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The Fuse That Lit the Fire

Jackie Robinson’s struggle isn’t over yet

Last January was an auspicious month for the inauguration of an African-American president. Martin Luther King Day fell one day earlier. And there was another birthday on January 31: Jackie Robinson would have turned ninety. With the arrival of baseball season, I find myself reflecting on the gains that Robinson single-handedly made for the game, for sports, and for racial equality.

Pre-Robinson, Major League Baseball was a white preserve. The attitude expressed by Kenesaw Mountain Landis, commissioner since 1920, was typical of the day. “Let them play in their own Negro leagues,” he said—and they did.

But after Landis died, in 1944, the owner of the Brooklyn Dodgers, Branch Rickey, felt it was time to make baseball truly an all-American game. After succeeding Landis, Albert “Happy” Chandler, an easy-going Kentucky senator, was asked for his position on blacks in pro ball. He replied: “If they can fight and die on the beaches of Okinawa, they can play in the major leagues.” Rickey’s scouts hit the road.

Everything in Robinson’s life had made him “the right man.” At UCLA, he played six sports in addition to baseball. He went into the Army, and fought segregated busing in Fort Hood, Texas, for which he faced court martial and won. He was proud of his race, proud of his country, and dead set against second-class citizenship. Rickey found him playing for the Kansas City Monarchs, where he was an in-your-face shortstop hell-bent on winning. He was articulate, handsome, happily married, and coal-black.

Rickey brought Robinson to Brooklyn and rehearsed the kinds of abuse that the first black baseball player could expect. Then Rickey asked him to promise not to fight back. For this chance, Robinson said he would take what was coming. He signed a contact in 1946 to play with the top Dodgers farm team, in Montreal. Playing second base, Jackie had an MVP season, leading his team to the International League championship. Robinson went to spring training with the Dodgers in 1947 and put on a dazzling exhibition of hitting and running. He was the first Rookie of the Year and by 1949 the Most Valuable Player in the National League. When some of his own teammates refused to play with him, Rickey got rid of them.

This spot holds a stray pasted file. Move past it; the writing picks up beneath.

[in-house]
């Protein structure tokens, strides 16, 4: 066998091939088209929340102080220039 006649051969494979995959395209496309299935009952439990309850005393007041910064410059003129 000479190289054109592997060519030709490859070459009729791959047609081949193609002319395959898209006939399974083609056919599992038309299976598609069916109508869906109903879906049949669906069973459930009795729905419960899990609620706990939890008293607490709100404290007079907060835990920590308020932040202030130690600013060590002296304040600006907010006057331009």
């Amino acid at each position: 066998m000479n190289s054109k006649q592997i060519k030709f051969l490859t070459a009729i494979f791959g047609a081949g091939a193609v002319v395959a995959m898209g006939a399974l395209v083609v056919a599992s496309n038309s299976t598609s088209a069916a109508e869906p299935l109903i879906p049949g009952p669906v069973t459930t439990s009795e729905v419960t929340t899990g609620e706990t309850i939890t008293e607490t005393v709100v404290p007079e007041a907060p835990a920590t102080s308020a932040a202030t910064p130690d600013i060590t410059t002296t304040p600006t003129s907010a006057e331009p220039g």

Robinson not only transformed baseball racially, he changed the fundamentals of the game. He brought that unique combination of speed, daring, and power that produced a more exciting brand of baseball in the Negro leagues than was seen in the majors. Willie Mays, Frank Robinson, and Henry Aaron all shocked baseball veterans when they came over from the Negro leagues. They hit home runs, stole bases, and played the outfield with an abandon that sent white journalists scurrying to their thesauruses.

Then came Roberto Clemente of the Pittsburgh Pirates, and Latino fans had their first great icon, to be followed by countless others. Having pushed open the door for blacks and dark-skinned Latinos, Robinson lived to see every major league team integrated. As George Will wrote, “Robinson’s first major league game was the most important event in the emancipation of black Americans since the Civil War.” Robinson was, in Will’s words, “the fuse that lit the fire.”

Robinson died in 1972, at fifty-three, ravaged by heart disease and nearly blind, but he still possessed the intensity that changed baseball and America forever. Shortly before his death, he threw out the first ball at a World Series game and spoke his mind: “I’d like to live to see a black manager. I’d like to live to see the day when there’s a black man coaching at third base.” In 1975, Frank Robinson broke down that door; others once outside are still coming in.

But would Robinson be satisfied? What would he say about the shrinking presence of African Americans in professional baseball? Would he point out the irony of a Red Sox spring training roster without a single African American? Racial freedom for him would not have ended with the march at Selma, or an Obama election victory. For Jackie Robinson, there was always one more battle to fight.

Dedicated to the memory of Professor Gerald Gill.

In his forty-five years at Tufts, SOL GITTLEMAN has been a professor of German, Judaic studies, and Biblical literature, and has taught in a variety of departments. Formerly Tufts’ provost and chair of the Department of German, Slavic, and Asian Languages, he is now the Alice and Nathan Gantcher University Professor. His most recent book is on the 1949–1953 New York Yankees.

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